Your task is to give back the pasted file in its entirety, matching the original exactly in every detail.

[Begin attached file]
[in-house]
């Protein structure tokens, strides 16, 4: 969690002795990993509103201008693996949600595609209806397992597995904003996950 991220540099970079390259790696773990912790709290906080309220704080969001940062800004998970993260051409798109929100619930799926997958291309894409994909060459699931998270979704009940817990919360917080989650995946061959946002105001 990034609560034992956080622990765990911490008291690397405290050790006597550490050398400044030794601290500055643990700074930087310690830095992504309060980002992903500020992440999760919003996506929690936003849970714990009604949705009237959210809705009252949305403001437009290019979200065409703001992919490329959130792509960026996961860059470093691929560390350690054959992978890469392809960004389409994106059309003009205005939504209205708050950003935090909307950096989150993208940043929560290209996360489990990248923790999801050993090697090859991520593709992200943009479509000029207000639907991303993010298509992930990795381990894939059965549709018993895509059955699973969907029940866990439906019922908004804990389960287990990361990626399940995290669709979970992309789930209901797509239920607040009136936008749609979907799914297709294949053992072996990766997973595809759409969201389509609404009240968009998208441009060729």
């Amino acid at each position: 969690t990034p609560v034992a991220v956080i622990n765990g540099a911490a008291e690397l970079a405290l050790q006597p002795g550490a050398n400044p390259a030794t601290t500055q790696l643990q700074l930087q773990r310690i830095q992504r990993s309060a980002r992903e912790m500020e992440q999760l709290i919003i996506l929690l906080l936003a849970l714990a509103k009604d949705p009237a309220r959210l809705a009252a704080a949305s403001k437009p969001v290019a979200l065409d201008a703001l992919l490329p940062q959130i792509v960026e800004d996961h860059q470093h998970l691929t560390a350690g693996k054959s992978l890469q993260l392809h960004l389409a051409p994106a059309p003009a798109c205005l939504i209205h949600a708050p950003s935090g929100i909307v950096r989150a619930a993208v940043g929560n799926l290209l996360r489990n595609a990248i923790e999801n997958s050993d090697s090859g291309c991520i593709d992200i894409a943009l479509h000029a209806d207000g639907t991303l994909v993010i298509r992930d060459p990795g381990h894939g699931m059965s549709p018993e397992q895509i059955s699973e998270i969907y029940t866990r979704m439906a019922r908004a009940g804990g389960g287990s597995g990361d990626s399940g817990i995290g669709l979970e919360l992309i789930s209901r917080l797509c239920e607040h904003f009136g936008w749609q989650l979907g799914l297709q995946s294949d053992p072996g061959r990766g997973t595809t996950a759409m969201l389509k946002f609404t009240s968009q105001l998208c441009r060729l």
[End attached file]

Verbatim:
[in-house]
């Protein structure tokens, strides 16, 4: 969690002795990993509103201008693996949600595609209806397992597995904003996950 991220540099970079390259790696773990912790709290906080309220704080969001940062800004998970993260051409798109929100619930799926997958291309894409994909060459699931998270979704009940817990919360917080989650995946061959946002105001 990034609560034992956080622990765990911490008291690397405290050790006597550490050398400044030794601290500055643990700074930087310690830095992504309060980002992903500020992440999760919003996506929690936003849970714990009604949705009237959210809705009252949305403001437009290019979200065409703001992919490329959130792509960026996961860059470093691929560390350690054959992978890469392809960004389409994106059309003009205005939504209205708050950003935090909307950096989150993208940043929560290209996360489990990248923790999801050993090697090859991520593709992200943009479509000029207000639907991303993010298509992930990795381990894939059965549709018993895509059955699973969907029940866990439906019922908004804990389960287990990361990626399940995290669709979970992309789930209901797509239920607040009136936008749609979907799914297709294949053992072996990766997973595809759409969201389509609404009240968009998208441009060729």
């Amino acid at each position: 969690t990034p609560v034992a991220v956080i622990n765990g540099a911490a008291e690397l970079a405290l050790q006597p002795g550490a050398n400044p390259a030794t601290t500055q790696l643990q700074l930087q773990r310690i830095q992504r990993s309060a980002r992903e912790m500020e992440q999760l709290i919003i996506l929690l906080l936003a849970l714990a509103k009604d949705p009237a309220r959210l809705a009252a704080a949305s403001k437009p969001v290019a979200l065409d201008a703001l992919l490329p940062q959130i792509v960026e800004d996961h860059q470093h998970l691929t560390a350690g693996k054959s992978l890469q993260l392809h960004l389409a051409p994106a059309p003009a798109c205005l939504i209205h949600a708050p950003s935090g929100i909307v950096r989150a619930a993208v940043g929560n799926l290209l996360r489990n595609a990248i923790e999801n997958s050993d090697s090859g291309c991520i593709d992200i894409a943009l479509h000029a209806d207000g639907t991303l994909v993010i298509r992930d060459p990795g381990h894939g699931m059965s549709p018993e397992q895509i059955s699973e998270i969907y029940t866990r979704m439906a019922r908004a009940g804990g389960g287990s597995g990361d990626s399940g817990i995290g669709l979970e919360l992309i789930s209901r917080l797509c239920e607040h904003f009136g936008w749609q989650l979907g799914l297709q995946s294949d053992p072996g061959r990766g997973t595809t996950a759409m969201l389509k946002f609404t009240s968009q105001l998208c441009r060729l």